Jonathan Bate, The Song of the Earth

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Jonathan Bate, The Song of the Earth.  Cambridge, Mass.: Harvard University Press, 2000. xiv + 335pp. Illus.: 15 halftones. $31.50/£21.50 (Hdbk; ISBN: 0-674-00168-0).

Reviewed by
James C. McKusick
University of Maryland, Baltimore County

In The Song of the Earth, Jonathan Bate ponders some fundamental questions about the purpose of literary criticism, and of imaginative literature itself, in a time of ever-increasing environmental crisis. He asks: "What are poets for?" (243). Is poetry the authentic representation of reality, or merely the decoration of life? Does it help us to remember our origins, or does it enable us to remain oblivious of the bleak future? Does poetry distract the reader with the soothing sound of Nero's fiddle while Rome burns?

These questions are squarely within the domain of poetics, as that discipline was conceived by Aristotle. In The Song of the Earth, Bate's extended meditation on these questions leads him to a new kind of poetics with an ecological inflection--an ecopoetics, as Bate terms it (thereby coining a useful term for contemporary literary production and critical analysis). In an era of impending ecological doom, the emerging discipline of ecopoetics is engaged in a vital re-vision of the fundamental task of poetry. At the present historical moment, ecocriticism has become more than just a marginal mode of literary analysis, because nature is more than just a passive backdrop or setting for the human drama of literature. Bate provocatively argues that the pastoral theme, because it raises the perennial question of the relationship between humankind and the natural world, "is, in fact, the only poetic theme, that it is poetry itself" (74).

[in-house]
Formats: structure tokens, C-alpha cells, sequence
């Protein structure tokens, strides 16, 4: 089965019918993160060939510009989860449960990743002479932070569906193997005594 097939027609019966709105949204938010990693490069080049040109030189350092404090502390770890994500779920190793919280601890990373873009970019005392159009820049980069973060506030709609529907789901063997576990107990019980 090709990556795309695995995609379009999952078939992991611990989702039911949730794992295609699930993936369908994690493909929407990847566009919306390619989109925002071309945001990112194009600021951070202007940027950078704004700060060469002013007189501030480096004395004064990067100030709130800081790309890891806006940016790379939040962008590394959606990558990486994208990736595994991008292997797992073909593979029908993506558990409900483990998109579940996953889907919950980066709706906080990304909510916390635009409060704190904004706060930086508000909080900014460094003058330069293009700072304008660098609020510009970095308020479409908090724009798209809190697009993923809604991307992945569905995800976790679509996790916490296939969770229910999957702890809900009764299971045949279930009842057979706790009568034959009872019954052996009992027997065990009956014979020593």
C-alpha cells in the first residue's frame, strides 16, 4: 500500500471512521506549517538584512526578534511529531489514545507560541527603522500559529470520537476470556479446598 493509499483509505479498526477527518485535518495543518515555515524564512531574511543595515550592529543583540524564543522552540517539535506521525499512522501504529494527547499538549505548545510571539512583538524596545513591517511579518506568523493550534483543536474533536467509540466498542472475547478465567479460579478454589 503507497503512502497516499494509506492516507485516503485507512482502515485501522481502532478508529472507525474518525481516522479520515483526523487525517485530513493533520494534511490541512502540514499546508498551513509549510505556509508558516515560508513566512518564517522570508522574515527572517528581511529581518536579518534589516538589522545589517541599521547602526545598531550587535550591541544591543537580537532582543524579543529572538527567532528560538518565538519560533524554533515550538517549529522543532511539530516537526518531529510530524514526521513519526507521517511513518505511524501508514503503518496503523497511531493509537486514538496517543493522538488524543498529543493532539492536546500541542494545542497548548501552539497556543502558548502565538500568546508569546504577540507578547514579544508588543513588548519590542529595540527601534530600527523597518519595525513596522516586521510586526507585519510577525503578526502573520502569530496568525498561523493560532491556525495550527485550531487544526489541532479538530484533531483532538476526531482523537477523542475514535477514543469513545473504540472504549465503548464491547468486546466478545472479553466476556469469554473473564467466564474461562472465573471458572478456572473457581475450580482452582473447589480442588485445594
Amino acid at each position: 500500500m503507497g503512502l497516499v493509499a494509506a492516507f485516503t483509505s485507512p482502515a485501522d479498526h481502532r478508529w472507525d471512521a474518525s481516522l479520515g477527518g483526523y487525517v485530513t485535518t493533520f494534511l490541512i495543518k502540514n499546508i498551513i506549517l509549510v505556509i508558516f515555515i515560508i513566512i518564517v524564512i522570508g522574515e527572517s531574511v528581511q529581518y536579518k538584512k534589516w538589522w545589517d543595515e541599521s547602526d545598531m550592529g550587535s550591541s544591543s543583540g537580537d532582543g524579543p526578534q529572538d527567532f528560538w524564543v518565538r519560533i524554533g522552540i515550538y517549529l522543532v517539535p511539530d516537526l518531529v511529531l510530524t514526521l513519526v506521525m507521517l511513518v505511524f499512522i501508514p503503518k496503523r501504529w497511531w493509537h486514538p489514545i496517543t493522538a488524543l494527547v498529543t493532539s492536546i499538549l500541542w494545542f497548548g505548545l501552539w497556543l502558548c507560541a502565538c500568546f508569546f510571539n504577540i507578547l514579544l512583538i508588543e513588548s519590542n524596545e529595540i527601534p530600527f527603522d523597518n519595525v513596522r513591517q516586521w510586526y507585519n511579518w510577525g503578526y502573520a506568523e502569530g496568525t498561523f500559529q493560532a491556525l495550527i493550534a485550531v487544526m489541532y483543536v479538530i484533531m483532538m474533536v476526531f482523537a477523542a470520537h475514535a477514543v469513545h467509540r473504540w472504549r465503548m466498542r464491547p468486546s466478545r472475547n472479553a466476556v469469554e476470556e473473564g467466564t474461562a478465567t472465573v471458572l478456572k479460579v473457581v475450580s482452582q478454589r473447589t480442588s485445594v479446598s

As Bate points out, "the litany of present and impending catastrophes is all too familiar" (24). Any literate person is (or should be) aware of the impending doom of our planetary ecosystem, due to an array of human-caused environmental hazards that have no precedent in the entire history of the Earth. Bate presents these grim environmental threats in summary fashion: "Carbon dioxide produced by the burning of fossil fuels is trapping the heat of the sun, causing the planet to become warmer. Glaciers and permafrost are melting, sea levels rising, rainfall patterns changing, winds growing stronger. Meanwhile, the oceans are overfished, deserts are spreading, forests shrinking, fresh water becoming scarcer. The diversity of species upon the planet is diminishing" (24). We all know (or should know) these things, but for some reason our urgent awareness of these horrendous environmental problems has not resulted in effective remedial action. Why not? Perhaps there is something amiss in the deep matrix of Western culture. Maybe what's needed is not a quick technological fix, but a fundamental change in human consciousness. According to Bate, "The business of literature is to work upon consciousness" (23). His book sets out to explore how literature represents, and may potentially transform, the persistently pragmatic and instrumental awareness of the terrestrial environment that has pervaded Western culture for the last several centuries.

Bate inquires: "Where did we begin to go wrong?" (24). Many different human societies have a myth of a lost paradise, such as the Garden of Eden or an ideal Golden Age, and Bate argues that such myths are none the less valuable for being essentially fictive: "Myths are necessary imaginings, exemplary stories which help our species to make sense of the world. Myths endure so long as they perform helpful work" (24-25). In particular, the myth of the Golden Age serves to remind us of a time when human culture was in harmony with nature, not ranged in destructive opposition to it. Jean-Jacques Rousseau redacted the myth of the Golden Age in his well-known Discourse on the Origin of Inequality (1754), which describes the "state of nature" as an ideal mode of existence, from which mankind has disastrously fallen.